Record your training exercises as below;
Date Time CP Pulse RB CP Pulse
1/2/22 9am 26 80 5min 29 76
- Make an effort to always breathe through your nose, breathing in and out through it.
- If you have a stuffy or blocked nose: Take a breath in then out and gently hold your nose while nodding ten times keeping your mouth closed. Release your nose and breathe in through your nose. Repeat as necessary.
- Check how you are breathing; hold one hand on your chest and the other on your belly, which hand is being moved the most? Try to get all the movement low down where your diaphragm is.
- Measure your CP and Pulse. Sitting down and relaxed, keep your mouth closed, take a breath in through your nose, and gently hold your nose and hold your breath until you feel the need to breathe in, release your nose and breathe in through your nose. With a watch or timer check how long you held your breath, that was your Control Pause (CP). It is your maximum comfortable breath-hold, at rest, after exhaling. Find your Pulse on your wrist check how many beats you feel in 15 seconds and multiply by four to give your Pulse rate in beats/minute.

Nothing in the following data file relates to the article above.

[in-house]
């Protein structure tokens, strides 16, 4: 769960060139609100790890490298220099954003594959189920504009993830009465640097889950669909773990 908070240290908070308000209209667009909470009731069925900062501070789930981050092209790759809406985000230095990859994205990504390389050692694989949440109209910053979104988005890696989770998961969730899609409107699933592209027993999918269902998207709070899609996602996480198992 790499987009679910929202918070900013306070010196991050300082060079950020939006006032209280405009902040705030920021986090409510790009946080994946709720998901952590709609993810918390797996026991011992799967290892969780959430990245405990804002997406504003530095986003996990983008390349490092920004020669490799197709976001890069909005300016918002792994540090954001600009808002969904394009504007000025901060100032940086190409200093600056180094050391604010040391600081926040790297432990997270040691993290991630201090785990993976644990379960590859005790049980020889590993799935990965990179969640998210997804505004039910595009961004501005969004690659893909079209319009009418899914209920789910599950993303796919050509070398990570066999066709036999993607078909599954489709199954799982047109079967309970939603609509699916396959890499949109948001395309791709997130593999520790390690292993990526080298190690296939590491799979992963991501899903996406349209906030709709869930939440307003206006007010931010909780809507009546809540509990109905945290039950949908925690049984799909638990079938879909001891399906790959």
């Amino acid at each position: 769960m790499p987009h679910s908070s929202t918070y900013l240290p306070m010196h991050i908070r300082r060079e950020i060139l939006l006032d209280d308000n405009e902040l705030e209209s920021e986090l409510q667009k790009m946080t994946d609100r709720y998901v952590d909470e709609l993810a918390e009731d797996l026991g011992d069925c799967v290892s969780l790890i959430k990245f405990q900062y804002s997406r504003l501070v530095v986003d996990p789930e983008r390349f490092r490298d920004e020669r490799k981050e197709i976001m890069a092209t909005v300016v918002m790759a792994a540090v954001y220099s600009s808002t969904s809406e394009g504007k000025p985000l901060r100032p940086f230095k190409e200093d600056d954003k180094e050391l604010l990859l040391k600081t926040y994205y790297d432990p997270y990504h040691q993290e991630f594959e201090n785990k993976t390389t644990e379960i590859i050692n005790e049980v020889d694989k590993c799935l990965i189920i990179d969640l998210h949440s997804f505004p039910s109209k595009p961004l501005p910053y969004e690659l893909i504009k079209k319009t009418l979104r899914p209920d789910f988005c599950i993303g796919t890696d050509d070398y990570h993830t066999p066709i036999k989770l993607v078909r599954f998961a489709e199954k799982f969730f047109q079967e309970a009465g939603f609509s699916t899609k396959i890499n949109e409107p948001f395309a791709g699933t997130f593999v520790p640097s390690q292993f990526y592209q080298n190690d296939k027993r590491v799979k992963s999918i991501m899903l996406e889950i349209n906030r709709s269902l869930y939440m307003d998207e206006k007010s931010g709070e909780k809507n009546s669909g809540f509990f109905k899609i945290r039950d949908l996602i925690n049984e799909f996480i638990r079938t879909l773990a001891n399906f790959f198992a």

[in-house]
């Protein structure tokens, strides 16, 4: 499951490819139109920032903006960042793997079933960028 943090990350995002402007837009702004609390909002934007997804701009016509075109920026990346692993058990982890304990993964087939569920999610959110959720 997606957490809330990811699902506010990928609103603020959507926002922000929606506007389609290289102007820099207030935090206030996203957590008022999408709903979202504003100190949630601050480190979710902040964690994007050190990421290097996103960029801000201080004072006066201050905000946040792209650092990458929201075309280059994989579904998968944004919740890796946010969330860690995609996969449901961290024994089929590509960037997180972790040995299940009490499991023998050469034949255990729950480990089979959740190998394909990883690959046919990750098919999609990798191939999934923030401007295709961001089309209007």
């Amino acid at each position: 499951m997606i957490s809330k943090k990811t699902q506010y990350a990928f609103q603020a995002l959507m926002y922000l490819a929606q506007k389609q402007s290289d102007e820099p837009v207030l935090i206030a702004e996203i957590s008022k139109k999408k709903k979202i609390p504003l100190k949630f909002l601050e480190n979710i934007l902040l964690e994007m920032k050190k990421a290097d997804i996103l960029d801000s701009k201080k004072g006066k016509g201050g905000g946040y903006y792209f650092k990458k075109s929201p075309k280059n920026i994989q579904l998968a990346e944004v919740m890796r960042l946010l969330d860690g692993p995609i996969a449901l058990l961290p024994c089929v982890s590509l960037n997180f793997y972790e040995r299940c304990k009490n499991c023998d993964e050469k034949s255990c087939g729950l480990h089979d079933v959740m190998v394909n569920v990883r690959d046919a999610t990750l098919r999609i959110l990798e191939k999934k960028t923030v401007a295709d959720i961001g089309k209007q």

- Now practice RB. RB stands for Relaxed or Reduced breathing. Start by simply relaxing, do not try to reduce breathing at this stage.
- Relax every muscle in your body, and be “soft like a cloth!”
- Only breathe through the nose, keep your mouth shut.
- Try to keep the daily mental stresses out of your thinking by occupying your mind with something calming like imagining a garden, seashore, or desert island.
- Sit upright with a straight back and both legs placed on the floor.
- Close your eyes.
- Sit like this, just learning to relax thoroughly for two to five minutes then open your eyes and wait for another minute while resting, to let your breathing return to its new normal.
- Now measure your CP and Pulse again.
- If you have succeeded in doing this exercise well, your CP will be higher and your Pulse may be lower or the same. This will mean you are breathing less.
- That was your first exercise in resetting your carbon dioxide receptors.
- Repeat this exercise three or four times a day.
Visit the website section Courses & Training for other options such as 1-2-1 Zoom training, a full Podcast Training Course, etc.
St Bridget, Hawkhurst, Kent UK www.TheBreathConnection.com